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Survivor's Benefits for Spouses and Children of Deceased Veterans and Service Members

Survivor's Benefits for Spouses and Children of Deceased Veterans and Service Members

Surviving spouses and children of deceased veterans and service members are eligible for death benefits or DIC. Certain cash benefits are available to survivors of deceased active service members and deceased veterans. Some of these programs are basically for low-income families only, and others are based on the veteran's service-connected disabilities (if any). Survivors' cash benefits include Dependent Indemnity Allowance (DIC), Death Pension, and Accumulated Disability Benefit.

Dependents Indemnity Compensation Benefits

The Dependents' Indemnity Compensation (DIC) Benefits are intended for military survivors killed in the course of active service and survivors of veterans who died as a result of a work-related disability or with a 100% degree of disability for some time before death.

If your veteran spouse died while his or her claim for disability compensation benefits was pending, you might be eligible for accrued disability benefits (delays) due to your deceased veteran. However, you won't receive continuing disability benefits; instead, you may be eligible for dependents indemnity compensation services.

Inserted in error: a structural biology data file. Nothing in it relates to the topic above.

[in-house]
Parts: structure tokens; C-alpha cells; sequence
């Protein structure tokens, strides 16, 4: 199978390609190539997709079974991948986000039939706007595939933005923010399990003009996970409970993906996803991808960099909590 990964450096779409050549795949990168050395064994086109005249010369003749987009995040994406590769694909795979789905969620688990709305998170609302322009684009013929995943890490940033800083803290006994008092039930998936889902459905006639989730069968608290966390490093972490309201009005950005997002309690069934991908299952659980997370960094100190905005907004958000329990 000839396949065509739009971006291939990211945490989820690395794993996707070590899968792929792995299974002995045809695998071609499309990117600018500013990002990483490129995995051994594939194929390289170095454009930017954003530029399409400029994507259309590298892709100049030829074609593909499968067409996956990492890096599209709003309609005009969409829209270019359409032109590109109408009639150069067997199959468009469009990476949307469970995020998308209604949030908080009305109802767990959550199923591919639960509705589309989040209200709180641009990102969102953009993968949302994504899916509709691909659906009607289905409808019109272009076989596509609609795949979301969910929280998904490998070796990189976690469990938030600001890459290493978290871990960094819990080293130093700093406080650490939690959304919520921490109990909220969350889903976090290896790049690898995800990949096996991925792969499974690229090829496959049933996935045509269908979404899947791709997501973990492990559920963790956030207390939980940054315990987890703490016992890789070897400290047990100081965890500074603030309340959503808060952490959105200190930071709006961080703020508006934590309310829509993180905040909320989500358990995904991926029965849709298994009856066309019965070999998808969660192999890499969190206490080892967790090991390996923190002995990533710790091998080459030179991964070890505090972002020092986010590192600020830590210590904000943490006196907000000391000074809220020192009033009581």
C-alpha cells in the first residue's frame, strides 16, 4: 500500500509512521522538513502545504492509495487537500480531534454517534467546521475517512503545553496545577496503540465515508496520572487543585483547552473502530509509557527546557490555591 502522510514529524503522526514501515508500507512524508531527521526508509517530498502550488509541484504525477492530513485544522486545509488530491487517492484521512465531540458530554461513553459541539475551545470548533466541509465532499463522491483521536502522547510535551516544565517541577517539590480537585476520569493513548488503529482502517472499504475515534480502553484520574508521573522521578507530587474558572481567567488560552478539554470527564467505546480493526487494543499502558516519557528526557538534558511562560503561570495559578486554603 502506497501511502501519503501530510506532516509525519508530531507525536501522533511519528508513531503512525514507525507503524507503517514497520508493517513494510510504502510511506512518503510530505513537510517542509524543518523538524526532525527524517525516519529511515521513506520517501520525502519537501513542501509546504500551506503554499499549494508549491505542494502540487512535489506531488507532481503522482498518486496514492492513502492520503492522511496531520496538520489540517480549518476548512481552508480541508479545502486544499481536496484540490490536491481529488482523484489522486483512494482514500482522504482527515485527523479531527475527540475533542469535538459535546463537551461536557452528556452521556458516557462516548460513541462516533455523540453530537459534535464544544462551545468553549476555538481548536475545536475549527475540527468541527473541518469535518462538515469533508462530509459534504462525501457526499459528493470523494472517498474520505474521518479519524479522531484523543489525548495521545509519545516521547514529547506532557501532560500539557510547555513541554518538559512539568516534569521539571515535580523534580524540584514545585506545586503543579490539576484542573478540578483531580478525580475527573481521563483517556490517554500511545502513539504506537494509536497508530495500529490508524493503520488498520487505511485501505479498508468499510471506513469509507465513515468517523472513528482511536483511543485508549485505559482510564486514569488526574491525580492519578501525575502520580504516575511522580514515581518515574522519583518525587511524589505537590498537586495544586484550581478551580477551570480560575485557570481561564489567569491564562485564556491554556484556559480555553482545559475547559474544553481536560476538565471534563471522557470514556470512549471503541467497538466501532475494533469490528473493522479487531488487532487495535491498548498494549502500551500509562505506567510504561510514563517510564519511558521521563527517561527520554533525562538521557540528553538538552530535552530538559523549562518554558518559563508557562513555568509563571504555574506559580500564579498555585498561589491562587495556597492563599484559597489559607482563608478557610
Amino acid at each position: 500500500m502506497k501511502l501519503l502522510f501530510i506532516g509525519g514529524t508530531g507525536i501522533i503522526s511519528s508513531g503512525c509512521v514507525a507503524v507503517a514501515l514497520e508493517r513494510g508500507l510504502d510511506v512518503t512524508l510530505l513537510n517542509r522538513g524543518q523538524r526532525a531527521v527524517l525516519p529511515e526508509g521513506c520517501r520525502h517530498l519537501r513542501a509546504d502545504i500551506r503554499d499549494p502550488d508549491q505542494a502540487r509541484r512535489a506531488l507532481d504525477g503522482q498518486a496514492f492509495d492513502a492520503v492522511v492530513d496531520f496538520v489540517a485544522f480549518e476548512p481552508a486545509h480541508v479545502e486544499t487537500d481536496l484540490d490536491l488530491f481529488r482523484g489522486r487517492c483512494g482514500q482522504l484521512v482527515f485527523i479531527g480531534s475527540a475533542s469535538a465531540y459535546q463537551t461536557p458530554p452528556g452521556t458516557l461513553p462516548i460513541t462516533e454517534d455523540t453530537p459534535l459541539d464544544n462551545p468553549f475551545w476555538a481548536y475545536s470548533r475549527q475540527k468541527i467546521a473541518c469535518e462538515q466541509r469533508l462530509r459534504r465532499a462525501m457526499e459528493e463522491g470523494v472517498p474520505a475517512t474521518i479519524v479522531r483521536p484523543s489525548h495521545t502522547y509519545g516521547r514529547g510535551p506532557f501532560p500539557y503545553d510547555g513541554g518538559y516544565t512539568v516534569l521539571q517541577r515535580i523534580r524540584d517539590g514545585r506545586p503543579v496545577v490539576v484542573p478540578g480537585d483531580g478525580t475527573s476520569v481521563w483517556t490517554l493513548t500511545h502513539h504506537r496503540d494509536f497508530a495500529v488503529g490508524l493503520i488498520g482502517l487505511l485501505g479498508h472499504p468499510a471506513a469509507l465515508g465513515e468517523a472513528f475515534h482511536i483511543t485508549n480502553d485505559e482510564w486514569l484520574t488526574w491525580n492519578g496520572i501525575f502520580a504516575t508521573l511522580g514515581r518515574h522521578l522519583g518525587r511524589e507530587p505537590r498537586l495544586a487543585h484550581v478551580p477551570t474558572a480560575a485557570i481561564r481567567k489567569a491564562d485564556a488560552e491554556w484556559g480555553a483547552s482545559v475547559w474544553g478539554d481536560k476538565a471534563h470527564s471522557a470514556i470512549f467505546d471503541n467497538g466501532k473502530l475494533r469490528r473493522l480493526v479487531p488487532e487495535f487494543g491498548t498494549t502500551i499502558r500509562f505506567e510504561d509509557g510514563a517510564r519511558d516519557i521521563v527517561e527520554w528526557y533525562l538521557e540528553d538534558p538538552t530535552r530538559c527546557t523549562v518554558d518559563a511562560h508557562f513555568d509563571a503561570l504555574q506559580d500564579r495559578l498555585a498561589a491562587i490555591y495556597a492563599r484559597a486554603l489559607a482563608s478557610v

Veteran Eligibility Requirements

Only family members of dead veterans who meet the following conditions are eligible for the dependent indemnity compensation. The veteran must be dead: 

  • during active duty (including training) or inactive duty for training

  • a disability-related to service or

  • while receiving (or being eligible for) disability allowance for a condition of total disability, for one of the following periods: for at least ten years before death or at least one year before death if the veterinarian was a prisoner of war, or since discharge and at least five years before death. 


Recipient Eligibility Conditions

Surviving spouses and children can be eligible for DIC if they meet the following conditions. 

When a surviving spouse is eligible for DIC

A surviving spouse must meet at least one of the following conditions to be eligible for the DIC. The spouse must have:

  • married the veteran at least a year before his or her death

  • married a veteran and had a child with a veteran

  • married to a veteran who died from work-related disability, if the marriage was within fifteen years of the release from the period of service causing the disability

  • married a service member who died during active service (including training) or inactive training service.

Also, the surviving spouse needed to have lived with the veteran without separation until the death of the veteran, unless the surviving spouse is responsible for the separation.


When a remarried surviving spouse is eligible for the DIC

In some cases, being remarried makes the surviving spouse ineligible for DIC. It depends on the date of the new marriage and the age of the surviving spouse on the date of the new marriage.

Surviving spouses who remarry after 57 years of age remain eligible for the DIC, despite the new marriage. A spouse who remarries before the age of 57 years will only be considered eligible for the DIC if the marriage takes place before December 16, 2003.